The recent attempt to bomb Times Square was a vivid reminder that intelligence before, during, and after a crime are key to understanding motive, protecting citizens, and moving swiftly to avoid future attacks.
Federal Investigators found that the man suspected of the attempted bombing used pre-paid phones to communicate and coordinate the bombing.
So why didn't law enforcement know this in advance?
The bad guys know that pre-paid cell phones help avoid tracking. There is no requirement to provide ID when purchasing a pre-paid phone.
There is a law in effect to aid law enforcement called The Communications Assistance to Law Enforcement Act. It was passed in 1994 and it requires telecommunications companies to allow court authorized access to their information, often in real time.
It is not broad enough to cover newer technologies that provide "communications" that are not within the legacy telecommunications framework.
As found in Newsmax:
"We're talking about lawfully authorized intercepts," said FBI lawyer Valerie E. Caproni. "We're not talking about expanding authority. We're talking about preserving our ability to execute our existing authority in order to protect the public safety and national security. "
As found in the Wall Street Journal:
"The way we communicate has changed dramatically since 1994 but telecommunications law has not kept up," said an administration official. "The government doesn't want new powers, but wants to ensure that communications companies outside of the telephone business have the technology to respond to court orders for information, the official said."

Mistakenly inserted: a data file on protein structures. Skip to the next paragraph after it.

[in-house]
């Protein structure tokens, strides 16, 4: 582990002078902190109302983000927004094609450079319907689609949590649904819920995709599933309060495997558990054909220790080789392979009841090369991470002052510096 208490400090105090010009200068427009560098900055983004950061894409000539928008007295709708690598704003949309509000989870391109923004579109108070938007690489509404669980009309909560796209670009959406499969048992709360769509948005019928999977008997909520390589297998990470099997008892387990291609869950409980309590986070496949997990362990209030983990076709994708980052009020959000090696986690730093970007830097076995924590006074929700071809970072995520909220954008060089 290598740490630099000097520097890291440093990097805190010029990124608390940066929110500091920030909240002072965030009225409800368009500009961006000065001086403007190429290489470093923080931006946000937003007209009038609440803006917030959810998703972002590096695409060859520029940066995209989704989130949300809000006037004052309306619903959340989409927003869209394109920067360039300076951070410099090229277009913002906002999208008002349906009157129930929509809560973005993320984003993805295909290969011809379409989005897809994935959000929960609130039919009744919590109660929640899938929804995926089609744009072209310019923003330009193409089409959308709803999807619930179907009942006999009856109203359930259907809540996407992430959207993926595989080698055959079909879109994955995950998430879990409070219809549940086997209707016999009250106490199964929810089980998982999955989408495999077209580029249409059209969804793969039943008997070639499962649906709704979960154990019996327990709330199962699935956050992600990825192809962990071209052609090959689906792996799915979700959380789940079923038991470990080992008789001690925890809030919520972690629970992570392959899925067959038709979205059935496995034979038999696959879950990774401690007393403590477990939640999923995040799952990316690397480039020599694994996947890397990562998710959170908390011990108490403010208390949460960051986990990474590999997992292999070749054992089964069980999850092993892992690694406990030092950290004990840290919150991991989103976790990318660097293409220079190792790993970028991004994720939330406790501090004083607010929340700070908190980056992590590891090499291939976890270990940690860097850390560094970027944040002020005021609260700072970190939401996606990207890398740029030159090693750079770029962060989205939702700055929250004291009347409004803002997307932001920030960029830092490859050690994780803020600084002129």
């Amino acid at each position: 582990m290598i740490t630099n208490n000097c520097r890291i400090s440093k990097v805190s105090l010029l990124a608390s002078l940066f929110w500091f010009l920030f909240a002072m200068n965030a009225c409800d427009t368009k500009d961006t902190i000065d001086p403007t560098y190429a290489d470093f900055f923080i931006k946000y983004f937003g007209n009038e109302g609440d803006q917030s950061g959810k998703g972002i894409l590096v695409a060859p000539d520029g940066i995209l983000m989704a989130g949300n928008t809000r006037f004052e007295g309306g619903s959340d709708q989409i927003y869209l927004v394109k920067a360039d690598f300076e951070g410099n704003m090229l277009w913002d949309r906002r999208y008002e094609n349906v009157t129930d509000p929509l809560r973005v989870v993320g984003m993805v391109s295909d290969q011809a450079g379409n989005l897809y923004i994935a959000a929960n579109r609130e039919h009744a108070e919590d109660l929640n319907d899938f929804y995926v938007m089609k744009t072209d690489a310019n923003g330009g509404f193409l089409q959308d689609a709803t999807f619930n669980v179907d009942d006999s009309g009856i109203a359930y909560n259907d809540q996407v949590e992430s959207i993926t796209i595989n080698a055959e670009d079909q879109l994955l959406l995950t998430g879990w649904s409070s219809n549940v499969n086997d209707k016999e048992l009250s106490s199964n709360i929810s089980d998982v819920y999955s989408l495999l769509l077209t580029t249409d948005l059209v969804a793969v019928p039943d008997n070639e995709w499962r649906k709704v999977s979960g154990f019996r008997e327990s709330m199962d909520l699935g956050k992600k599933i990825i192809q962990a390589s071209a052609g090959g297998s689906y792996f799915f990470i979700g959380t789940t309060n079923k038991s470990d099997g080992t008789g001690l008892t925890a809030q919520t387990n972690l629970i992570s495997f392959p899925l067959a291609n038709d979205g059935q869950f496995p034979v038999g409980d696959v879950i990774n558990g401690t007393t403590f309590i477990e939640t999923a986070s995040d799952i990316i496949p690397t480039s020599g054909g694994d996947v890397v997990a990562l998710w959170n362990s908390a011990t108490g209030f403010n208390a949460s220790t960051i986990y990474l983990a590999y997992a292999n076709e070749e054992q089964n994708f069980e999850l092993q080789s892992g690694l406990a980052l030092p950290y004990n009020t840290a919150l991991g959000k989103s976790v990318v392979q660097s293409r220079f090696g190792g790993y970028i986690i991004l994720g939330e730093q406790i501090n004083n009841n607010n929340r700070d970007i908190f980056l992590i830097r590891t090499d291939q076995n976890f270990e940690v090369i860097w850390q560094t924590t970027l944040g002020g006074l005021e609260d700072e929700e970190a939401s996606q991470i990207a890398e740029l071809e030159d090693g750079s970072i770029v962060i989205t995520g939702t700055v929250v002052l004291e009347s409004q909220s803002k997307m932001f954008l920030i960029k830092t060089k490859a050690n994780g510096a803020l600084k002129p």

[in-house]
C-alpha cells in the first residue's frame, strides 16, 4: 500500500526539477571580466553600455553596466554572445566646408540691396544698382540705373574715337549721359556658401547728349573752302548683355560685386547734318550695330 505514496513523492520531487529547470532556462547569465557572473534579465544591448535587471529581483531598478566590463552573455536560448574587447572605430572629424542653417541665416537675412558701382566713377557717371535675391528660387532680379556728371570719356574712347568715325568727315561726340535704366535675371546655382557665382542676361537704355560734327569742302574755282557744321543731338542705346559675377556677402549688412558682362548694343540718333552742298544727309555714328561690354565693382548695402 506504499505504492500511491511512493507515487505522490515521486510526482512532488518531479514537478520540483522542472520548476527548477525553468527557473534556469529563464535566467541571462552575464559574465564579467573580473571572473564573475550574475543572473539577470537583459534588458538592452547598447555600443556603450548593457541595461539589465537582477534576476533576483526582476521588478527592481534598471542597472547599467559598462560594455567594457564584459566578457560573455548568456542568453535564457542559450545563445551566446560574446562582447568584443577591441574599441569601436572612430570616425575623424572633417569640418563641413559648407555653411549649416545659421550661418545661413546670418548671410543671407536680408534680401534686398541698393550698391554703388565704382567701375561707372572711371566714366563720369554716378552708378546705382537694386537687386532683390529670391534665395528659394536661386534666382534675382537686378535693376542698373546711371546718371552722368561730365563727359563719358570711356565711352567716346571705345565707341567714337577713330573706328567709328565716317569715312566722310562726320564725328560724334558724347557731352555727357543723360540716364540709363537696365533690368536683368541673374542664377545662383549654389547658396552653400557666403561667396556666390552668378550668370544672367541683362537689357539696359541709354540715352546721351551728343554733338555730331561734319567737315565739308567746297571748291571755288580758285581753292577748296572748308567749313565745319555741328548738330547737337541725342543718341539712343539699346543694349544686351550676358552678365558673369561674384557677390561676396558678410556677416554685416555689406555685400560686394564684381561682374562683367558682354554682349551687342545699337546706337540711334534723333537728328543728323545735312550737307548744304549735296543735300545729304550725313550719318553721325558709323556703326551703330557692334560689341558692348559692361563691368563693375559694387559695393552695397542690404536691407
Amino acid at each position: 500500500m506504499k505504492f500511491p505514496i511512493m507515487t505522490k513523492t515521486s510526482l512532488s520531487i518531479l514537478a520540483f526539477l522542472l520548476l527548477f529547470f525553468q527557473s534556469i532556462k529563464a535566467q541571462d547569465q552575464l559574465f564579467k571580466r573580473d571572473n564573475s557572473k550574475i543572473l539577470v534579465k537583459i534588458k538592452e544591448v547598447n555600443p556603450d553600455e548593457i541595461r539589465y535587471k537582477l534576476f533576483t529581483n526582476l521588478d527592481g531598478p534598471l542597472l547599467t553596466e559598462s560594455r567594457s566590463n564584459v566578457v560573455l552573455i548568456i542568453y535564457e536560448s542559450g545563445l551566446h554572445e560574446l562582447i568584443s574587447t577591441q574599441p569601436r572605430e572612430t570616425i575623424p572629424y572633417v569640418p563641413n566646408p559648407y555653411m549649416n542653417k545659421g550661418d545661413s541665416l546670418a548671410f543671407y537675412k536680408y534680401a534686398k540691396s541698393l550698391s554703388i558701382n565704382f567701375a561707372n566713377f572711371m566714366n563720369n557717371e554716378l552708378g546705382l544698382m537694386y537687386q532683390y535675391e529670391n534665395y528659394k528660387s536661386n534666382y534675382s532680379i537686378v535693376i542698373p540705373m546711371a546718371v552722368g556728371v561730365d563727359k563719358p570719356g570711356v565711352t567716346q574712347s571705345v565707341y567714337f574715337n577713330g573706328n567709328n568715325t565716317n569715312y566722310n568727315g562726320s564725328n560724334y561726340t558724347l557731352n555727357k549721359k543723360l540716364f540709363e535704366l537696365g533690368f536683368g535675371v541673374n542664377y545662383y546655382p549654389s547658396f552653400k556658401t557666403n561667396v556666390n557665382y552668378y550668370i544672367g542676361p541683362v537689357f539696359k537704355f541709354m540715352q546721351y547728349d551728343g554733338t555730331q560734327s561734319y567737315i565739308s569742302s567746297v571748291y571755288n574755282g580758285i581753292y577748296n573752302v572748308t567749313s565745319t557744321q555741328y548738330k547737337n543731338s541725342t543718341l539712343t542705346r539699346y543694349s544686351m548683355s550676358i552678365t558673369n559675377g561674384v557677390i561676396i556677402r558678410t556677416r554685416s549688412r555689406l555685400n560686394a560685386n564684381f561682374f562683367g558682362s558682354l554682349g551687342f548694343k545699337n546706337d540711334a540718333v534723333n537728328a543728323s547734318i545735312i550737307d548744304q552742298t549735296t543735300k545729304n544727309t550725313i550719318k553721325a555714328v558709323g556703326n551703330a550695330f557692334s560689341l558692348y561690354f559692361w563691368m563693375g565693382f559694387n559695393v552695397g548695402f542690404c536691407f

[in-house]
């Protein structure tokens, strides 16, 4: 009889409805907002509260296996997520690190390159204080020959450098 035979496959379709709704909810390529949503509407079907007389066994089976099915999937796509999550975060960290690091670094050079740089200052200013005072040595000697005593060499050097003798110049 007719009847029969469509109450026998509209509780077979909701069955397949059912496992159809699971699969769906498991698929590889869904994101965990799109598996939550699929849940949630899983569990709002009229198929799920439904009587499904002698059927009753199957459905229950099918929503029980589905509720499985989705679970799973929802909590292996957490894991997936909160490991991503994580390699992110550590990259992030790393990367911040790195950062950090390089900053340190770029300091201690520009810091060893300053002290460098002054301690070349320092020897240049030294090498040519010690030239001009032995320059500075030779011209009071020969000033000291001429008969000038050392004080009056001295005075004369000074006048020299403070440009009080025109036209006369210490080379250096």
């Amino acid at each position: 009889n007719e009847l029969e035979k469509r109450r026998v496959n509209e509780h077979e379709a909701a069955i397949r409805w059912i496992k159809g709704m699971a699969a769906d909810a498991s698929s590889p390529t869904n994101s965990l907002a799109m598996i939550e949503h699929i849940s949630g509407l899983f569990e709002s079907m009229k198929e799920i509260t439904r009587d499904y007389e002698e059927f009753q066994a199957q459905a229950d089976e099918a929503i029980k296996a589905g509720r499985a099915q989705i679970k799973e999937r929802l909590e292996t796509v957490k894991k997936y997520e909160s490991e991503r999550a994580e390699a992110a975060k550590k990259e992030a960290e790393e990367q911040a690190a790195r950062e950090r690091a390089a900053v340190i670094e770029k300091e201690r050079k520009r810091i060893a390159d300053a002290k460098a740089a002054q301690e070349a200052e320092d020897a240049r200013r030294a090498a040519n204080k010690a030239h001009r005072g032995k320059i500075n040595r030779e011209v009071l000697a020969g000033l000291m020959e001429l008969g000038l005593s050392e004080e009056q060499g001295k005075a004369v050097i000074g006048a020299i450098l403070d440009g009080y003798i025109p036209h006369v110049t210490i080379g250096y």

The bill is still under consideration and will likely be submitted next year according to Newsmax. The New York Times reports that the current proposal may have these elements:
-Ability to unscramble encrypted messages so Law Enforcement can read them
-Any foreign companies (RIM of BlackBerry) that have U.S. based business must provide a U.S. office capable of performing intercepts for Law Enforcement.
-Peer-to-peer communication providers must build in capabilities to their service to allow interception.
1. Let's Debate: I would like to see open and vigorous debate where the voices of both Privacy advocates and National Security & Law Enforcement agencies are heard. By hearing and vetting the pros and cons of the issue, I believe the country can craft a law that accommodates the concerns and needs of both sides.
2. Don't Kill Innovation: We need to be careful about the regulatory burdens and dictating specifically how companies are to comply. Tell them what is needed and let them figure it out. Regulatory burdens could kill many start up companies that are not even sure if consumers will adopt their product and they will not have the money to build a government specific framework. We should not shoe horn the newer technologies and force them to fit into the old framework of the phone companies.
3. Don't Dictate or Design "Back Doors": If the regulation specifically outlines a "back door" and the design expectations for the back door, that does provide insights to the bad guys which could be used to infiltrate the "back door".
4. Maintain Checks and Balances: We have court oversights in place for requesting warrants and how information can be used when gathered via surveillance and wiretaps.
"New Technologies Prompt Push for Better Wiretap Law", Evan Perez, Wall Street Journal, Septemer 27, 2010.
"U.S. Tries to Make It Easier to Wiretap the Internet", Charlie Savage, New York Times, September 27, 2010.
"US Would Make Internet Wirtetaps Easier", Newsmax, September 27, 2010.